And then the nurse came back.  She doubted me when I said I was progressing quickly – oh you’re a first time mom, you have at least a few more hours before we need to call your doctor again.  I insisted again that things were moving quickly.  She reluctantly checked me, and she did so roughly; she was clearly used to women on epidurals who couldn’t feel it.  She was shocked to find that I was right, that I knew what my body was doing, and she sprang into action, getting the room ready for delivery and called my doctor again.  She pushed the epidural idea at me one more time, as it’d be my last chance – I told you lady, it’s not on the menu for me. Leave. Me. Alone.

I was about to go through transition – what most people call the hardest part of labor.  Thankfully, the nurse left the room again, so I got to do this in peace.  Slow-paced breathing and focal points were no longer enough to manage the pain, so I changed my breathing pattern a few times, using the He-Blow breath and the fast-patterned breathing techniques we had learned.  I never thought that vocalization would be a useful technique for me – I always thought it was cheesy when I saw it in the birthing videos, but it turned out to be extremely helpful.  Repeating phrases like “I can do it” and “I trust my body” were essential in distracting me.  When I could no longer say these phrases myself, I asked my husband to talk to me throughout each contraction, repeating the phrase “You’re doing it.”

My doctor arrived to check in on my progress.  My water still hadn’t broken yet, so he provided me with two options:  Either he could break it for me, or he could go do a c-section he needed to do, be back in 1 hour, and see if it had broken on its own and if I was ready to push when he got back.  I knew I’d have my doctor’s undivided attention if I waited the hour, so that’s what I opted to do.

The next hour was pretty hard – and this is what helped me understand why many women choose to get an epidural.  If I hadn’t been prepared with all of the breathing, visualization, vocalization, and comfort techniques, it would have been scary.  But the preparation allowed me to remain confident, and take everything 1 contraction at a time, with my husband’s help.  I don’t think I’ve ever been so focused in my life – and I don’t think I’ve ever felt so powerful.  I remember thinking of the word “power” in my head, convincing myself that my body had the power to do this.  I did everything I could to relax my body and my muscles in between every contraction.  Near the end of this hour, the contractions were practically on top of each other – sometimes I only got a 15 second break in between them.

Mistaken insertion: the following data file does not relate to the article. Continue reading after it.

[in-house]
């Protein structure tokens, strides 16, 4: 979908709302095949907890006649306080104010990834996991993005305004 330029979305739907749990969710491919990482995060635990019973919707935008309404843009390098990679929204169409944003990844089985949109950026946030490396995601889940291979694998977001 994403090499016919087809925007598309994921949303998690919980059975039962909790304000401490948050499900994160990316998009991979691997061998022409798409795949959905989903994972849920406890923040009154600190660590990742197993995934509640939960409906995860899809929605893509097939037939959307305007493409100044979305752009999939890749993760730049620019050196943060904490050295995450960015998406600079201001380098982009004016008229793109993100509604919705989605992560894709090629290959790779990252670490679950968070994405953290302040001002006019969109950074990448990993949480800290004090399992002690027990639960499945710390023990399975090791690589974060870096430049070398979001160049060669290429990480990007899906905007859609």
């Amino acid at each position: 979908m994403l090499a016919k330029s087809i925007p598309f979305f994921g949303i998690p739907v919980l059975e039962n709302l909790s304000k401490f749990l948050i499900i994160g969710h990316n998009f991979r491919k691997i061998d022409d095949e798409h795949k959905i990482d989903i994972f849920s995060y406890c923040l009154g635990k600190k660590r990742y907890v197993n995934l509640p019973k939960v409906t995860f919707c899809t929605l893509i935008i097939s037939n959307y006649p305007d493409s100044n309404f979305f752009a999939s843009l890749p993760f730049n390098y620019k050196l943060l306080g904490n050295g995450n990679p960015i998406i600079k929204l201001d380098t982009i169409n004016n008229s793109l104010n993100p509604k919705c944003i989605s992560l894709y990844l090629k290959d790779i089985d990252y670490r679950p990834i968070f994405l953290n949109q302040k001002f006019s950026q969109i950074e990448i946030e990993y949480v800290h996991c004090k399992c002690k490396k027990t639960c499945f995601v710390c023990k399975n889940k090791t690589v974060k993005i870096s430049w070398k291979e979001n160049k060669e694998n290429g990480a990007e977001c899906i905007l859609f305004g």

When my doctor showed back up, he said I was at 10 cm, and he broke my water. Now there were 3 nurses in the room, and I was supposed to start pushing.  All of a sudden my quiet, peaceful labor bubble was filled with people telling me what to do.

The 2 new nurses were supportive, as was my doctor.  But like I said, supportive is not the same as knowledgeable.  They weren’t used to women eating and drinking during labor – so they didn’t to remind me to empty my bladder before pushing, resulting in some pretty ineffective pushing for a while.  They also fell into the norm of directed pushing, where they’d yell out when to push, and count to 10 loudly 2-3 times per contraction, until I was pushing so hard that veins were popping out of my head.  All of these things are unnecessary and counterproductive when having an un-medicated birth – they weren’t allowing me to listen to my body. And they’re actually damaging to your body and pelvic floor. I knew that holding my breath during pushing wasn’t good (a relaxed jaw means a relaxed body and cervix), but they kept telling me to do it that way. I didn’t think my body was ready to push – all I wanted was to take a little break before starting again.  But they were yelling at me to push during every contraction.  And when everyone in the room is telling you what to do, it’s extremely hard to stop the show and get off the stage.  I know I didn’t feel comfortable with what was happening, but I was too swept up in the moment to know how to make it stop or ask for anything else.  Their direction had taken my power away.

Going back to my first negative nurse: apparently the position I was pushing in wasn’t “convenient” for her, because the monitor kept slipping off of my belly.  She repeatedly told me it’d be easier for her if I was on my back.  I refused, I wasn’t comfortable in that position.  She asked if she could use internal fetal monitoring, since I was moving around so much.  I’m sorry, you want to screw an unnecessary electrode into my perfectly healthy baby’s head because I’m moving around while in labor and you have better things to do than to hold the monitor still on my belly?  Never mind the fact that continuous fetal monitoring isn’t evidence-based?   Her negativity was just too much for me, it was shutting my body down.  I don’t consider it a coincidence at all that my daughter was born 15 minutes after this nurse’s shift ended and she had left the room.